Nature wastes nothing, and this great natural principle of economy is here carried out to a wonderful extent. By one steam engine the town is supplied with water, and all the machinery in the establishment is impelled. The superfluous steam from the boiler passing by pipes through a tank of water is condensed into water again, and by this process the water in the tank is heated, the boiler is replenished, and the baths and laundry are supplied with hot water.
We have now to turn to what is perhaps the most important sphere of the company's operations - the furnishing of a copious and continuous supply of water for public and private purposes. The company obtain their supply of water from an artesian well 212 feet deep, in a chalk and flint formation. The boring was executed by Mr Newman, of London. From this well the water is pumped by steam power, into a covered reservoir, in Chapel-street. A continuous high pressure supply is given from the reservoir to the consumers' houses, and by this means hand pumps and storage tanks are rendered unnecessary. The company state that their pumping apparatus enables them to deliver water to the highest elevation in the district. Mains are laid on in all the principal thoroughfares; and fire plugs and stand pipes are placed at different parts for watering the streets, extinguishing fires, and for other purposes. The charge for a supply of water for domestic use is five percent on the rental, or (by meter) 1/6 a thousand gallons. Water required for special trade purposes is supplied either by meter or by special agreement with the company.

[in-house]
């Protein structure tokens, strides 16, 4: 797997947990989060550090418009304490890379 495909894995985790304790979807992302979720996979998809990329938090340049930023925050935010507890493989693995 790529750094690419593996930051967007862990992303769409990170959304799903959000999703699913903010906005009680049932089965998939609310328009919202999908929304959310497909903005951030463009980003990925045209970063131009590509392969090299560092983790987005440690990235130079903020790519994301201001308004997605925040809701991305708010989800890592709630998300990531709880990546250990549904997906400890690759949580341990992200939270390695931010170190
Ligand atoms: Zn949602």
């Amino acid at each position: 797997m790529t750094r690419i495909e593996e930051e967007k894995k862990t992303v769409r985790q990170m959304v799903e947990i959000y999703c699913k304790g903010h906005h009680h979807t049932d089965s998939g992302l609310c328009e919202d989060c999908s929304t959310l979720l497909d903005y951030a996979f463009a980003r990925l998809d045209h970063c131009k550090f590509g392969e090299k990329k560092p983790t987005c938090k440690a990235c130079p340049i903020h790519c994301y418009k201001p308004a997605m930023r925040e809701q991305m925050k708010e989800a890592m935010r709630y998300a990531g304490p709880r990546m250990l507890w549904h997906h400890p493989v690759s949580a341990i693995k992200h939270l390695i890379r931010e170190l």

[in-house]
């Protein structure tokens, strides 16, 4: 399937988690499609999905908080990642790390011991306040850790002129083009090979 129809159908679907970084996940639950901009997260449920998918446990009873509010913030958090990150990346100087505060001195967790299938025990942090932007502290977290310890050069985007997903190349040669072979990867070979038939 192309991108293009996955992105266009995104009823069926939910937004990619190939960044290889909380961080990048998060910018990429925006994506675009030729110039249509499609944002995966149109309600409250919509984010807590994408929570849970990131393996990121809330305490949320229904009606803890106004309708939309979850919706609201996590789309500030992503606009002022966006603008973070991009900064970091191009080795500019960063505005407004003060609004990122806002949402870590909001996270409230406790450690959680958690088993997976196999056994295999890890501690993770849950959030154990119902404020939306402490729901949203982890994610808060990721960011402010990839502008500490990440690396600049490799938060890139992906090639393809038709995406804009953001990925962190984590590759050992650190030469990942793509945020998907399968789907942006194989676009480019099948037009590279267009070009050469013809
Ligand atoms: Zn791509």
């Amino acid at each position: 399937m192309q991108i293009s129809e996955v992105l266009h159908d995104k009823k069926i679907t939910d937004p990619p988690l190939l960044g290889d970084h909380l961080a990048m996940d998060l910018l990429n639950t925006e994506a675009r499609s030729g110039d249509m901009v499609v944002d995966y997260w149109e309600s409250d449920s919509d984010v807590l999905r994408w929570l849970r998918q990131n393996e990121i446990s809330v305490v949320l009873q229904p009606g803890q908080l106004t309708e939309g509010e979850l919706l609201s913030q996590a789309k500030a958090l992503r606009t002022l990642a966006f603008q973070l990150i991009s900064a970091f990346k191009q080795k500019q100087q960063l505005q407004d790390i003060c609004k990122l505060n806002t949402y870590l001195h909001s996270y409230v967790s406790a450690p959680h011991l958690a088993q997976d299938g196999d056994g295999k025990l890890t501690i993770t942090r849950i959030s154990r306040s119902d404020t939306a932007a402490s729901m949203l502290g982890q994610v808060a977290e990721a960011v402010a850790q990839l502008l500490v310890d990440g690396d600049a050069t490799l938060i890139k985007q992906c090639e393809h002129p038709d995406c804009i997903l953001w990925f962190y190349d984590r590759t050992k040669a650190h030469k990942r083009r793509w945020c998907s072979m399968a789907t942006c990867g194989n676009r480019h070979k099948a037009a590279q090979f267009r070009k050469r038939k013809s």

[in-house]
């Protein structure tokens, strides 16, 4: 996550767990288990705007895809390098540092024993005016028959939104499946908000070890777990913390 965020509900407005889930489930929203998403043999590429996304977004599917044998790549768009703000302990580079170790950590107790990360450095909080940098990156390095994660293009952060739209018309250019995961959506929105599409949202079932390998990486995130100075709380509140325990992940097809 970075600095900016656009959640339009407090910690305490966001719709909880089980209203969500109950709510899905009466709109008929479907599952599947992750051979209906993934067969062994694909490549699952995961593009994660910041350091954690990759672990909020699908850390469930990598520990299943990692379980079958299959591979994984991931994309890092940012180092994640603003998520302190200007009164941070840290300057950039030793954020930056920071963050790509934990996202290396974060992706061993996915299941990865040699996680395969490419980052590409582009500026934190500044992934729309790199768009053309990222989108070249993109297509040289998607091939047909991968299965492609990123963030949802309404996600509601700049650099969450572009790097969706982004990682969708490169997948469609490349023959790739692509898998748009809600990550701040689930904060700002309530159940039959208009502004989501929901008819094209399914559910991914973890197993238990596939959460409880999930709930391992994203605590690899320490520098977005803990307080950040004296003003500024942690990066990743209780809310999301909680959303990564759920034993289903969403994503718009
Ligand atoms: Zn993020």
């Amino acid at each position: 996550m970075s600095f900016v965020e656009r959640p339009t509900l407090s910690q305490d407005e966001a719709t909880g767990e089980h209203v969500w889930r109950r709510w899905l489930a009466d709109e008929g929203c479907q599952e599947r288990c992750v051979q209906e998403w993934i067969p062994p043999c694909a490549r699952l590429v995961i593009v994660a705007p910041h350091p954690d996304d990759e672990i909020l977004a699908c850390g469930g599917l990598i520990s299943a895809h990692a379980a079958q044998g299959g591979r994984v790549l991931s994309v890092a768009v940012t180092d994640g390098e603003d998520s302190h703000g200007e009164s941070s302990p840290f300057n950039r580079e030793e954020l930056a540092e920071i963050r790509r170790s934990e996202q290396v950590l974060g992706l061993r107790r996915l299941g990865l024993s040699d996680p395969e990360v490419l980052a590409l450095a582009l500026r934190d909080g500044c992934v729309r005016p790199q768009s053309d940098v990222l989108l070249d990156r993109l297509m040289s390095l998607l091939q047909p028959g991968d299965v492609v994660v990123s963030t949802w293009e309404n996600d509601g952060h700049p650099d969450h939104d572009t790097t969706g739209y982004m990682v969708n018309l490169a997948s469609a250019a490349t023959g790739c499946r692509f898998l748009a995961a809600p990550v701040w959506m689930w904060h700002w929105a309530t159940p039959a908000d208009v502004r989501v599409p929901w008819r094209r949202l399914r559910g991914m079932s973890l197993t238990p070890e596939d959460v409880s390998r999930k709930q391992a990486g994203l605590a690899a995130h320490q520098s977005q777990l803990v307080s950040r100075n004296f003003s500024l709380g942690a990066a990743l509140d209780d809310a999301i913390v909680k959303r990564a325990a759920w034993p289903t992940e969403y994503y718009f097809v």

We now accompany our guide to the room containing the motive power by which all we have described is accomplished. Here is the elegant but powerful engine which pumps up pure water from the deep well into the reservoir on the top of the neighbouring hill, whence it flows again through the streets of the town, affording the inhabitants an abundant supply; and which also moves the machinery that performs the whole process of washing, wringing, mangling, and drying, so quickly and well. This engine and the pumps were designed by Mr Atkins, and made by Messrs Tidcombe and Son, of Watford. The boiler is a Cornish one, six feet in length and 21 feet in diameter. It was manufactured by Mr William Wilson, of Glasgow.
The works have been on the whole admirably designed and carried out, and much credit is due to Mr. Atkins, the contractor, who was the prime mover in the formation of the company, and to the sub-contractor, Mr. Dover. Mr A. F. Painter also deserves an acknowledgement for the skill and industry shown by him in his capacity as clerk of the works.
An abundant supply of water is so necessary to the comfort and health of a community, that the great utility of this establishment cannot for one moment be questioned; and who shall say what happy results may not flow from it? If it is asked "What are the financial prospects of the company?" we can only reply that a large outlay has of course been incurred; but there can be no doubt of its ultimate success, even, even from a pecuniary point of view. Until that is assured, the promoters of the company have the satisfaction of knowing that by this public-spirited enterprise they have conferred a great and lasting benefit on the community to which they belong.
In 1901 the waterworks were taken over by the Borough Council, at a time when my grandfather, Walter Richard Locke, was the town surveyor. The public baths fell into disuse, but were re-opened in 1914 to provided washing facilities for the large number of troops that were billeted in the town.